August 19 (morning session)


The accused Mrachkovsky was the man most in the confidence of Trotsky and personally closest to him. In the past he had occupied an important position in the army. From 1923 onwards he had carried on, in conjunction with Trotsky, Trotskyite anti-Soviet work. He had been a member of the leading centre of the underground Trotskyite terrorist organization, had worked under the personal direction of Trotsky, from whom he was receiving instructions through I. N. Smirnov as well as directly to organize terroristic acts against the leaders of the Party and the Government. Being one of the leaders of the counter-revolutionary Trotskyite underground organization, he, in 1932, had joined the united Trotskyite-Zinovievite terrorist centre together with I. N. Smirnov and V. A. Ter-Vaganyan.

Mrachkovsky relates in detail the history of the formation of the Trotskyite-Zinovievite terrorist centre. He says that on returning from exile in 1929 he only on paper admitted the correctness of the general line of the Party; actually, however, together with other former members of the opposition, he returned from exile with the perfidious intention of continuing the struggle against the Party. Asked by Comrade Vyshinsky to say definitely to whom he was referring, Mrachkovsky said that he, Mrachkovsky, and also I. N. Smirnov and Ter-Vaganyan, had jointly taken the firm decision to organize a further struggle against the Party. Mrachkovsky at the same time admits that this counter-revolutionary group had no political platform, that "the platform drawn up in the preceding period of 1925-27 was upset by the fact of correctness of the general line of the Party."

Mrachkovsky goes on to say that already in 1931 this Trotskyite group openly discussed the question of terrorism. I. N. Smirnov, who had visited Berlin, brought back instructions from Trotsky, which he received through Trotsky's son, L. Sedov, to the following effect: "Until we put Stalin out of the way, we shall not be able to come back to power."

Vyshinsky:  What do you mean by the expression: "Until we put Stalin out of the way"?

Mrachkovsky:  Until we kill Stalin. At that very meeting, in the presence of Smirnov, myself, Ter-Vaganyan and Safonova, I was given the task of organizing a terrorist group, that is to say, to select reliable people. The same task was assigned to Dreitzer together with me. That period, 1931 and 1932, was spent in inducing and preparing people to commit terroristic acts. For this purpose I recruited Yatsek and Yudin. Dreitzer recruited another group of people including Schmidt, Kuzmiehev and some others whom I don't remember. As I have already said, this period was spent in preparing people for organizing terroristic acts against Stalin, Voroshilov and Kaganovich.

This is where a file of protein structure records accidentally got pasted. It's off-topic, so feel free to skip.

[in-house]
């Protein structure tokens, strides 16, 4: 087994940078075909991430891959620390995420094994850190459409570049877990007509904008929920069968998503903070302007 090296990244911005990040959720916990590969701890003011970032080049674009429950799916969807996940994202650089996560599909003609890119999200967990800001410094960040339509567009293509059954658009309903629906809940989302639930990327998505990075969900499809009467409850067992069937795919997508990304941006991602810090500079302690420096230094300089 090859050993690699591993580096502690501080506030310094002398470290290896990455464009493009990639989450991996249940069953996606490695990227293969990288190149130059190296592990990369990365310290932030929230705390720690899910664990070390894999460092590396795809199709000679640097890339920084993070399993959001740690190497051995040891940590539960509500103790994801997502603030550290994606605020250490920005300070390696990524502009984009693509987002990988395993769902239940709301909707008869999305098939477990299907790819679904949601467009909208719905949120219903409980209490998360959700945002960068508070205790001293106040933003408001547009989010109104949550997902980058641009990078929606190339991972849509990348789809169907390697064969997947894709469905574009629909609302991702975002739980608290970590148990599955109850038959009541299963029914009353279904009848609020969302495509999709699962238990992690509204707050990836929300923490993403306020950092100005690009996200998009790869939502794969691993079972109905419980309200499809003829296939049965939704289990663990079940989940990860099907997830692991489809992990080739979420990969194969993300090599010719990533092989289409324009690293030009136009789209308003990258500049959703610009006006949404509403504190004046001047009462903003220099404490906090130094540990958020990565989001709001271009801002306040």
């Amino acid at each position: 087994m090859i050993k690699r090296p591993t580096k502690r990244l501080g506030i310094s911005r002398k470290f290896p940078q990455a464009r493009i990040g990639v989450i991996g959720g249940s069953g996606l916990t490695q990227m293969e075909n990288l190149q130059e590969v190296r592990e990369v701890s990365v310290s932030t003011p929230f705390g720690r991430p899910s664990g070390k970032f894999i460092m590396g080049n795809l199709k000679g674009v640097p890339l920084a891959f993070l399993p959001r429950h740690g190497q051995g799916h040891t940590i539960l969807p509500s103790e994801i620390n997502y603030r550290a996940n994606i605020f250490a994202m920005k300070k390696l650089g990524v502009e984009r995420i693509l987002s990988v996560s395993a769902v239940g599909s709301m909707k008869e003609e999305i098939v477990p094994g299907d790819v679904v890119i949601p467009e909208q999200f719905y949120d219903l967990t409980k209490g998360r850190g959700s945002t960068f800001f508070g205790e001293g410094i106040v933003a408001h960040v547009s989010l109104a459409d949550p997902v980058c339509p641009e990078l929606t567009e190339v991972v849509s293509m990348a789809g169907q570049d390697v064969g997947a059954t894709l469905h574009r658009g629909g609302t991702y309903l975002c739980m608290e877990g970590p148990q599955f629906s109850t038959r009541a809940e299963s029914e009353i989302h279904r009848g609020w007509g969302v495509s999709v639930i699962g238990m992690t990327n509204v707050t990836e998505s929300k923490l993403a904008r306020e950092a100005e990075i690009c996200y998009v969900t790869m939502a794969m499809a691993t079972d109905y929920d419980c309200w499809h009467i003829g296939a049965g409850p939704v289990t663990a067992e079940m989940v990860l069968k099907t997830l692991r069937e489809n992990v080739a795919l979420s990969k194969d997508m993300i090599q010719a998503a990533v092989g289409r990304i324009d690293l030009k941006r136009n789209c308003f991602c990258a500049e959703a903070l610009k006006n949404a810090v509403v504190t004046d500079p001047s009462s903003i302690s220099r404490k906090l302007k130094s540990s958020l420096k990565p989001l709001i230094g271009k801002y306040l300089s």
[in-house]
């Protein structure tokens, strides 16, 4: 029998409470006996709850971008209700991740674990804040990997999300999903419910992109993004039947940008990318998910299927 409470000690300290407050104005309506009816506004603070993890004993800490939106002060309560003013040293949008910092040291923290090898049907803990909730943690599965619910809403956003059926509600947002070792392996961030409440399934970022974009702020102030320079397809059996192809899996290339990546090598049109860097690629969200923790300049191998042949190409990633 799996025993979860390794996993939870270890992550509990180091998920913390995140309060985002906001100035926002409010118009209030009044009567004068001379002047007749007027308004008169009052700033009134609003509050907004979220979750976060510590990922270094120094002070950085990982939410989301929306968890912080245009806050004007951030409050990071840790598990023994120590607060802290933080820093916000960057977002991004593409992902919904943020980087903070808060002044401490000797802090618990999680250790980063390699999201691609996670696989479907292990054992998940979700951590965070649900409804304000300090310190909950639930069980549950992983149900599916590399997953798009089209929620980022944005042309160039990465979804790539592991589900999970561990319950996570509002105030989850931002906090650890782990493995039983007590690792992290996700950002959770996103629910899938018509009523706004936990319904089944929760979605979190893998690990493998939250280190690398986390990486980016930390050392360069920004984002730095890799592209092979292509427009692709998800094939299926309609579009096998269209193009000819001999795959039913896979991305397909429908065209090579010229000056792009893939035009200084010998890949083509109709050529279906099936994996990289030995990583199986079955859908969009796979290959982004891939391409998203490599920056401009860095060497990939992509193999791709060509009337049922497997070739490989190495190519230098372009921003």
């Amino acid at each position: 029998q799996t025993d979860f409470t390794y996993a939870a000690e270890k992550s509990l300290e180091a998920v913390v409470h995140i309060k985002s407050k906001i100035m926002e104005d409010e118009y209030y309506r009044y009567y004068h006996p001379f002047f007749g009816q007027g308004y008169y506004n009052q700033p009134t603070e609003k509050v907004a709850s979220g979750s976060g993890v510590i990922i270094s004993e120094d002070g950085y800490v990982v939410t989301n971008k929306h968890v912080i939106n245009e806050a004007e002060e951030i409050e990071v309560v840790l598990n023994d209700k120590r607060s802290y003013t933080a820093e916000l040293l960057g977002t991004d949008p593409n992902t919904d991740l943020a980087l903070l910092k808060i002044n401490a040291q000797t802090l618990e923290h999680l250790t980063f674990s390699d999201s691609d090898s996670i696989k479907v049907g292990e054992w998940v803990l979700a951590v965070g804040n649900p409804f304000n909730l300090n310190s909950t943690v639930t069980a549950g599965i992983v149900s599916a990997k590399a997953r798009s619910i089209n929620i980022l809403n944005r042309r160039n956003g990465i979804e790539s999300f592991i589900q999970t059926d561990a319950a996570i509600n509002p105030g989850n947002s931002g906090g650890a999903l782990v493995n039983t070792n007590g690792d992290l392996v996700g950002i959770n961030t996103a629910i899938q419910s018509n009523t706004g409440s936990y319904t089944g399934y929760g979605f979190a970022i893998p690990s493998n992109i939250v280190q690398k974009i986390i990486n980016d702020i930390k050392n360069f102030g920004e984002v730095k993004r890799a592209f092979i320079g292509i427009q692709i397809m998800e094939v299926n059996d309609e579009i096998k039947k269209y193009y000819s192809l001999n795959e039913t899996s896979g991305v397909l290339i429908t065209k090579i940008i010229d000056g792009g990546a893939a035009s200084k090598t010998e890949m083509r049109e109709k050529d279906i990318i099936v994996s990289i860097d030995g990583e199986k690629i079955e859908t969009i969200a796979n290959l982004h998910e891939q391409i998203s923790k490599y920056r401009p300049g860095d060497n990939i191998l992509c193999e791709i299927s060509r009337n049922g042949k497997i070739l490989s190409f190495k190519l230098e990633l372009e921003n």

Mrachkovsky goes on to state that in the second half of 1932 the question was raised of the necessity of uniting the Trotskyite terrorist group with the Zinovievites. The question of this unification was raised by I. N. Smirnov who, in doing so, argued that the Trotskyite forces by themselves were too weak and that therefore it was necessary to unite all counter-revolutionary groups. It was at that time that Smirnov sent a letter to Trotsky through Holtzman in which he informed Trotsky of the state of the Trotskyite organization and put before him the question of uniting with the Zinovievites. It was also at that time that Trotsky conveyed to them through his emissary, Gaven, that union must take place on the basis of terrorism, and Trotsky once again emphasized the necessity of killing Stalin, Voroshilov and Kirov.

Vyshinsky:  Another question to Smirov. Do you corroborate the testimony of Mrachkovsky that in 1932 you received a reply from Trotsky through Gaven?

Smirnov:  I received a reply from Trotsky through Gaven. Vyshinsky:  And in addition, did you receive verbal information on the conversation with Trotsky?

Smirnov:  Yes, also verbal conversation.

Vyshinsky:  You, Smirnov, confirm before the Supreme Court that in 1932 you received from Gaven the direction from Trotsky to commit acts of terrorism?

Smirnov:  Yes.

Vyshinsky:  Against whom?

Smirnov:  Against the leaders.

Vyshinsky:  Against which?

Smirnov:  Stalin and others.

Continuing his testimony, Mrachkovsky observed that after receiving the instruktions from Trotsky approving the formation of a bloc  with the Zinovievites, Smirnov instructed Ter-Vaganyan to bring about the formation of this bloc.  The terrorist bloc  of theTrotskyites and the Zinovievites was formed at the end of 1932. Mrachkovsky related that before his departure from Moscow in 1932, Smirnov had asked him to see Reingold, who was leading the Moscow terrorist group, and to come to an agreement with him about uniting all forces.

Vyshinsky:  On what basis?

Mrachkovsky:  On the basis of organizing the assassination of Stalin.

Vyshinsky:  Smirnov said: Go to Reingold and come to an agreement with him about . . .

Mrachkovsky:  . . . Uniting our terrorist forces for the purpose of assassinating Stalin, Voroshilov and Kaganovich.

Mrachkovsky goes on to say that on his departure from Moscow he instructed Reingold to get in touch with Dreitzer who was to direct the terroristic activities of the Moscow centre. On arriving in Moscow again in the summer of 1934 he met Dreitzer who informed him about the work of the terrorist centre. Questioned by Comrade Vyshinsky, Dreitzer confirms this statement by Mrachkovsky. Mrachkovsky goes on to say that Dreitzer informed him about the organization of the Moscow terrorist sentre of Trotskyite-Zinovievite bloc,  consisting of himself, i.e.,  and also Reingold and Pickel. Questioned by Comrade Vyshinsky, Reingold and Pickel confirm the statement that they were members of the Moscow terrorist centre.

In summer of 1934 Mrachkovsky met Kamenev. "Kamenev," testifies Mrachkovsky, "confirmed to me the fact that a Moscow terrorist centre had been organized. Kamenev expressed dissatisfaction with the slowness with which the work of preparing terroristic acts was proceeding. During this conversation he said that Bakayev was organizing in Leningrad, apparently very successfully, although slowly, a terroristic act against Kirov."